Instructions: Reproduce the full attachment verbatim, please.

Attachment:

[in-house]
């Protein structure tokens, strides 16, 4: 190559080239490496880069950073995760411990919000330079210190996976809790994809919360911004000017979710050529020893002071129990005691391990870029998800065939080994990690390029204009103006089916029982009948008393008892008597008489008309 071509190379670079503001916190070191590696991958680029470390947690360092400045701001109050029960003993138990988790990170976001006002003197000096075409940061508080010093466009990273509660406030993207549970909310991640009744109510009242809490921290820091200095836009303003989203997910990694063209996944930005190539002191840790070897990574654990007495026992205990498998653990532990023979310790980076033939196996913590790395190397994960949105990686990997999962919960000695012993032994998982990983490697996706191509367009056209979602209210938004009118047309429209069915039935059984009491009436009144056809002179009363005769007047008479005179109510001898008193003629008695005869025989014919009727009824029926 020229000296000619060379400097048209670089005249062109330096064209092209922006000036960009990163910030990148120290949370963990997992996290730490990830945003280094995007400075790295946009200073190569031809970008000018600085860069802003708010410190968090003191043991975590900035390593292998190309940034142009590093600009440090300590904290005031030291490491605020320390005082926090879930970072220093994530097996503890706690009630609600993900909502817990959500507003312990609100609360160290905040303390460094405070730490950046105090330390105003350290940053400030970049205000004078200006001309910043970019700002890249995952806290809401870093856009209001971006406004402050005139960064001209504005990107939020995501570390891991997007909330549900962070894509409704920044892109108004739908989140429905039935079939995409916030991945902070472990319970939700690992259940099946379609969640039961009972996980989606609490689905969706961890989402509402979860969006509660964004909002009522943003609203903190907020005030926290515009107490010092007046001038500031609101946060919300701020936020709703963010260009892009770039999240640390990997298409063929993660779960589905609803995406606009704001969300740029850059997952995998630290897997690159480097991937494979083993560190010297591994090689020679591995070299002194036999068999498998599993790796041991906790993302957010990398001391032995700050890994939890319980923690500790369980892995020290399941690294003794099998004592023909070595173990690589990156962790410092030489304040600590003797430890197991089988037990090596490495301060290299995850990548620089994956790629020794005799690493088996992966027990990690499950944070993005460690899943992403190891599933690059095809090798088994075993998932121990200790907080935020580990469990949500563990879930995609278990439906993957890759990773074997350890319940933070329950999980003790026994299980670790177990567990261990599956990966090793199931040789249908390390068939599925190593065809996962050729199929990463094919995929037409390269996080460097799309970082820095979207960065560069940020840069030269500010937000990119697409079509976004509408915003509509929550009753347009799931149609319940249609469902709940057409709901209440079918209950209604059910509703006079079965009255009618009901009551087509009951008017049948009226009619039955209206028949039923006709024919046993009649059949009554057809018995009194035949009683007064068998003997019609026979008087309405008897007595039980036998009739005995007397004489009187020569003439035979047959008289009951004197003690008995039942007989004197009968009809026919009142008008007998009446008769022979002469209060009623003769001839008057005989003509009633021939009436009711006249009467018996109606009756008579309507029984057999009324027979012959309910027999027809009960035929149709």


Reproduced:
[in-house]
């Protein structure tokens, strides 16, 4: 190559080239490496880069950073995760411990919000330079210190996976809790994809919360911004000017979710050529020893002071129990005691391990870029998800065939080994990690390029204009103006089916029982009948008393008892008597008489008309 071509190379670079503001916190070191590696991958680029470390947690360092400045701001109050029960003993138990988790990170976001006002003197000096075409940061508080010093466009990273509660406030993207549970909310991640009744109510009242809490921290820091200095836009303003989203997910990694063209996944930005190539002191840790070897990574654990007495026992205990498998653990532990023979310790980076033939196996913590790395190397994960949105990686990997999962919960000695012993032994998982990983490697996706191509367009056209979602209210938004009118047309429209069915039935059984009491009436009144056809002179009363005769007047008479005179109510001898008193003629008695005869025989014919009727009824029926 020229000296000619060379400097048209670089005249062109330096064209092209922006000036960009990163910030990148120290949370963990997992996290730490990830945003280094995007400075790295946009200073190569031809970008000018600085860069802003708010410190968090003191043991975590900035390593292998190309940034142009590093600009440090300590904290005031030291490491605020320390005082926090879930970072220093994530097996503890706690009630609600993900909502817990959500507003312990609100609360160290905040303390460094405070730490950046105090330390105003350290940053400030970049205000004078200006001309910043970019700002890249995952806290809401870093856009209001971006406004402050005139960064001209504005990107939020995501570390891991997007909330549900962070894509409704920044892109108004739908989140429905039935079939995409916030991945902070472990319970939700690992259940099946379609969640039961009972996980989606609490689905969706961890989402509402979860969006509660964004909002009522943003609203903190907020005030926290515009107490010092007046001038500031609101946060919300701020936020709703963010260009892009770039999240640390990997298409063929993660779960589905609803995406606009704001969300740029850059997952995998630290897997690159480097991937494979083993560190010297591994090689020679591995070299002194036999068999498998599993790796041991906790993302957010990398001391032995700050890994939890319980923690500790369980892995020290399941690294003794099998004592023909070595173990690589990156962790410092030489304040600590003797430890197991089988037990090596490495301060290299995850990548620089994956790629020794005799690493088996992966027990990690499950944070993005460690899943992403190891599933690059095809090798088994075993998932121990200790907080935020580990469990949500563990879930995609278990439906993957890759990773074997350890319940933070329950999980003790026994299980670790177990567990261990599956990966090793199931040789249908390390068939599925190593065809996962050729199929990463094919995929037409390269996080460097799309970082820095979207960065560069940020840069030269500010937000990119697409079509976004509408915003509509929550009753347009799931149609319940249609469902709940057409709901209440079918209950209604059910509703006079079965009255009618009901009551087509009951008017049948009226009619039955209206028949039923006709024919046993009649059949009554057809018995009194035949009683007064068998003997019609026979008087309405008897007595039980036998009739005995007397004489009187020569003439035979047959008289009951004197003690008995039942007989004197009968009809026919009142008008007998009446008769022979002469209060009623003769001839008057005989003509009633021939009436009711006249009467018996109606009756008579309507029984057999009324027979012959309910027999027809009960035929149709």